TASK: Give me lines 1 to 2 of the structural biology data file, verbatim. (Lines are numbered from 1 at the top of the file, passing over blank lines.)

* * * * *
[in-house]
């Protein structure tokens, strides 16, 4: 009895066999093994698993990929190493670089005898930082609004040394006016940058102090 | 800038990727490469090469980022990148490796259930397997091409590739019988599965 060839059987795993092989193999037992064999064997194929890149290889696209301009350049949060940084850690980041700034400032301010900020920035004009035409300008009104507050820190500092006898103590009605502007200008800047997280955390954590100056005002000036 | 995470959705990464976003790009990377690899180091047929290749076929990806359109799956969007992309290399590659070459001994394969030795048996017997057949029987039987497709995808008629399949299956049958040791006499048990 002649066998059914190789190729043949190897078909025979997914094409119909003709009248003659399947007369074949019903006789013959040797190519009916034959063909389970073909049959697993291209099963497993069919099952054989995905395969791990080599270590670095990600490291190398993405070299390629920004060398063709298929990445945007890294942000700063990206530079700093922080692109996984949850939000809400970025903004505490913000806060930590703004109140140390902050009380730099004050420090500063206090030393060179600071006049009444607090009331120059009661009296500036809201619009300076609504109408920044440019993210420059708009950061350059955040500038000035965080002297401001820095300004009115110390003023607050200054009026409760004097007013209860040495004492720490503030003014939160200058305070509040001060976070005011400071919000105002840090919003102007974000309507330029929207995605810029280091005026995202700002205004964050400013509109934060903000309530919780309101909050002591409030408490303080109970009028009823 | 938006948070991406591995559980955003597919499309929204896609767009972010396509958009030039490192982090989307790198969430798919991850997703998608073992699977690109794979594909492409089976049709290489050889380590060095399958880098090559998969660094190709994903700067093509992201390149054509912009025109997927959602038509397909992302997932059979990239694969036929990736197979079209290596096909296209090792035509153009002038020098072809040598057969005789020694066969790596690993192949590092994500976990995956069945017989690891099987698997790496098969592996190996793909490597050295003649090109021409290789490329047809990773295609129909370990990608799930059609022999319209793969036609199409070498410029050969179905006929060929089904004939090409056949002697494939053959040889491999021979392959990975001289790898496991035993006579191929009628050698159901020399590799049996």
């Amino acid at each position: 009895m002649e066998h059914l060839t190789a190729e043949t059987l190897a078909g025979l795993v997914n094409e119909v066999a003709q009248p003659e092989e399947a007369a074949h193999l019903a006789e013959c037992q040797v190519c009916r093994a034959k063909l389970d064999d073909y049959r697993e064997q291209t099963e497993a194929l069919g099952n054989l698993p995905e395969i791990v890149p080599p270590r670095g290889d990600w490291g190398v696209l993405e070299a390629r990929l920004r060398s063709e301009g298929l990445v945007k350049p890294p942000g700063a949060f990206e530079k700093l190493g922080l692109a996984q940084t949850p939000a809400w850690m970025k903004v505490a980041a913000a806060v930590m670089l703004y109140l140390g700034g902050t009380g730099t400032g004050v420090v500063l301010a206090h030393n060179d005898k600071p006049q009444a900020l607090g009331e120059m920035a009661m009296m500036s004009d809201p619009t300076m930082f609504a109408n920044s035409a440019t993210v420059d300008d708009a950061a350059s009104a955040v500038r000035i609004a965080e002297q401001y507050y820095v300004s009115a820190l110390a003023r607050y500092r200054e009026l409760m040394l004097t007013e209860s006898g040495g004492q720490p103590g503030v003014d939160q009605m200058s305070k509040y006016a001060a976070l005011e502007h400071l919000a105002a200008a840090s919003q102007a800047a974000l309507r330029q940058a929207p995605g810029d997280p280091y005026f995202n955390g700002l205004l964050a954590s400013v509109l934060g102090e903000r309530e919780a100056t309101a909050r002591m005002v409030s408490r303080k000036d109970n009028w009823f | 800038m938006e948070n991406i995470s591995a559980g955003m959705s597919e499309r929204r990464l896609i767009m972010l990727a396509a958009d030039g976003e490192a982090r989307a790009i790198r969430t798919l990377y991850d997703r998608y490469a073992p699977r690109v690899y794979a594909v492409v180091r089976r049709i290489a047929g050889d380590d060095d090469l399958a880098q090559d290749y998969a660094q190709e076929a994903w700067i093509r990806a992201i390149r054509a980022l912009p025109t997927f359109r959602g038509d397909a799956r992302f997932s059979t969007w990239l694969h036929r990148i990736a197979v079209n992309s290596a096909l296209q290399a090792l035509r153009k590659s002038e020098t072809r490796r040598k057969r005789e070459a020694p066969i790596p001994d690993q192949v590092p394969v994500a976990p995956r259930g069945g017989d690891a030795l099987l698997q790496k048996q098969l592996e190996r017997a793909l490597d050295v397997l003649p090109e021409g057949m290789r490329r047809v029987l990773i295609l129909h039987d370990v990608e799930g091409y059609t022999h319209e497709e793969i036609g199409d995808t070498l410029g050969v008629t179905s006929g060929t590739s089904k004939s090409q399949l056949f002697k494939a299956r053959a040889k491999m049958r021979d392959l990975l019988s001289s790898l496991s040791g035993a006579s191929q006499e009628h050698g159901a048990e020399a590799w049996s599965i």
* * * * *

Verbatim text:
[in-house]
């Protein structure tokens, strides 16, 4: 009895066999093994698993990929190493670089005898930082609004040394006016940058102090 | 800038990727490469090469980022990148490796259930397997091409590739019988599965 060839059987795993092989193999037992064999064997194929890149290889696209301009350049949060940084850690980041700034400032301010900020920035004009035409300008009104507050820190500092006898103590009605502007200008800047997280955390954590100056005002000036 | 995470959705990464976003790009990377690899180091047929290749076929990806359109799956969007992309290399590659070459001994394969030795048996017997057949029987039987497709995808008629399949299956049958040791006499048990 002649066998059914190789190729043949190897078909025979997914094409119909003709009248003659399947007369074949019903006789013959040797190519009916034959063909389970073909049959697993291209099963497993069919099952054989995905395969791990080599270590670095990600490291190398993405070299390629920004060398063709298929990445945007890294942000700063990206530079700093922080692109996984949850939000809400970025903004505490913000806060930590703004109140140390902050009380730099004050420090500063206090030393060179600071006049009444607090009331120059009661009296500036809201619009300076609504109408920044440019993210420059708009950061350059955040500038000035965080002297401001820095300004009115110390003023607050200054009026409760004097007013209860040495004492720490503030003014939160200058305070509040001060976070005011400071919000105002840090919003102007974000309507330029929207995605810029280091005026995202700002205004964050400013509109934060903000309530919780309101909050002591409030408490303080109970009028009823 | 938006948070991406591995559980955003597919499309929204896609767009972010396509958009030039490192982090989307790198969430798919991850997703998608073992699977690109794979594909492409089976049709290489050889380590060095399958880098090559998969660094190709994903700067093509992201390149054509912009025109997927959602038509397909992302997932059979990239694969036929990736197979079209290596096909296209090792035509153009002038020098072809040598057969005789020694066969790596690993192949590092994500976990995956069945017989690891099987698997790496098969592996190996793909490597050295003649090109021409290789490329047809990773295609129909370990990608799930059609022999319209793969036609199409070498410029050969179905006929060929089904004939090409056949002697494939053959040889491999021979392959990975001289790898496991035993006579191929009628050698159901020399590799049996």